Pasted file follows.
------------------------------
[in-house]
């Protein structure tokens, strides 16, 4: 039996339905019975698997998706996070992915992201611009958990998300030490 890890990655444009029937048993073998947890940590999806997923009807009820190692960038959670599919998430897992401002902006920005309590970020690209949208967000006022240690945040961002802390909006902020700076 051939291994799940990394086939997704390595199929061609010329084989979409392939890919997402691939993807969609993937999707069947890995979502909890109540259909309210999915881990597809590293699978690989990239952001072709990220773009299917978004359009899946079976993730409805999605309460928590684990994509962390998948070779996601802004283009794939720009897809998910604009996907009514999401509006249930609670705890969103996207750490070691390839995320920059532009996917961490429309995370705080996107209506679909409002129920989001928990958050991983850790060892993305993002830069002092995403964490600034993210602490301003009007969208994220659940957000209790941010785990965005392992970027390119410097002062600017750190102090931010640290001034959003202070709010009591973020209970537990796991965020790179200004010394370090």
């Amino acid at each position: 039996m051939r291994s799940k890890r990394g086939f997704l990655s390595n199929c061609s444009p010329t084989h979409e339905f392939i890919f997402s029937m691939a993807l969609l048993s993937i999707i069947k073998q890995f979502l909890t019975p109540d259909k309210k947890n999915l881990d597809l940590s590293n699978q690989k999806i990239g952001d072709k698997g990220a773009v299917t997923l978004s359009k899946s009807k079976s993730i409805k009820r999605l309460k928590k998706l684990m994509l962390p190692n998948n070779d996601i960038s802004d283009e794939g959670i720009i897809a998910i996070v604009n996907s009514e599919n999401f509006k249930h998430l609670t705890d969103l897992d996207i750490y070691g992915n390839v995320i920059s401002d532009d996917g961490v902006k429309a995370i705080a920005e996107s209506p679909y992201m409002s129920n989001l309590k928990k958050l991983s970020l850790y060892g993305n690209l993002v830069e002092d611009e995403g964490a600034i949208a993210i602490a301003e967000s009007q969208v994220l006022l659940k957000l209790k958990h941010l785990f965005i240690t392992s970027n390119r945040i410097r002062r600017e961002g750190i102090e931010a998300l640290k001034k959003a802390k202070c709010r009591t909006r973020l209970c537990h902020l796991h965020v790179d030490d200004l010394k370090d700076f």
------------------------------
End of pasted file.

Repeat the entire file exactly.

[in-house]
């Protein structure tokens, strides 16, 4: 039996339905019975698997998706996070992915992201611009958990998300030490 890890990655444009029937048993073998947890940590999806997923009807009820190692960038959670599919998430897992401002902006920005309590970020690209949208967000006022240690945040961002802390909006902020700076 051939291994799940990394086939997704390595199929061609010329084989979409392939890919997402691939993807969609993937999707069947890995979502909890109540259909309210999915881990597809590293699978690989990239952001072709990220773009299917978004359009899946079976993730409805999605309460928590684990994509962390998948070779996601802004283009794939720009897809998910604009996907009514999401509006249930609670705890969103996207750490070691390839995320920059532009996917961490429309995370705080996107209506679909409002129920989001928990958050991983850790060892993305993002830069002092995403964490600034993210602490301003009007969208994220659940957000209790941010785990965005392992970027390119410097002062600017750190102090931010640290001034959003202070709010009591973020209970537990796991965020790179200004010394370090």
């Amino acid at each position: 039996m051939r291994s799940k890890r990394g086939f997704l990655s390595n199929c061609s444009p010329t084989h979409e339905f392939i890919f997402s029937m691939a993807l969609l048993s993937i999707i069947k073998q890995f979502l909890t019975p109540d259909k309210k947890n999915l881990d597809l940590s590293n699978q690989k999806i990239g952001d072709k698997g990220a773009v299917t997923l978004s359009k899946s009807k079976s993730i409805k009820r999605l309460k928590k998706l684990m994509l962390p190692n998948n070779d996601i960038s802004d283009e794939g959670i720009i897809a998910i996070v604009n996907s009514e599919n999401f509006k249930h998430l609670t705890d969103l897992d996207i750490y070691g992915n390839v995320i920059s401002d532009d996917g961490v902006k429309a995370i705080a920005e996107s209506p679909y992201m409002s129920n989001l309590k928990k958050l991983s970020l850790y060892g993305n690209l993002v830069e002092d611009e995403g964490a600034i949208a993210i602490a301003e967000s009007q969208v994220l006022l659940k957000l209790k958990h941010l785990f965005i240690t392992s970027n390119r945040i410097r002062r600017e961002g750190i102090e931010a998300l640290k001034k959003a802390k202070c709010r009591t909006r973020l209970c537990h902020l796991h965020v790179d030490d200004l010394k370090d700076f």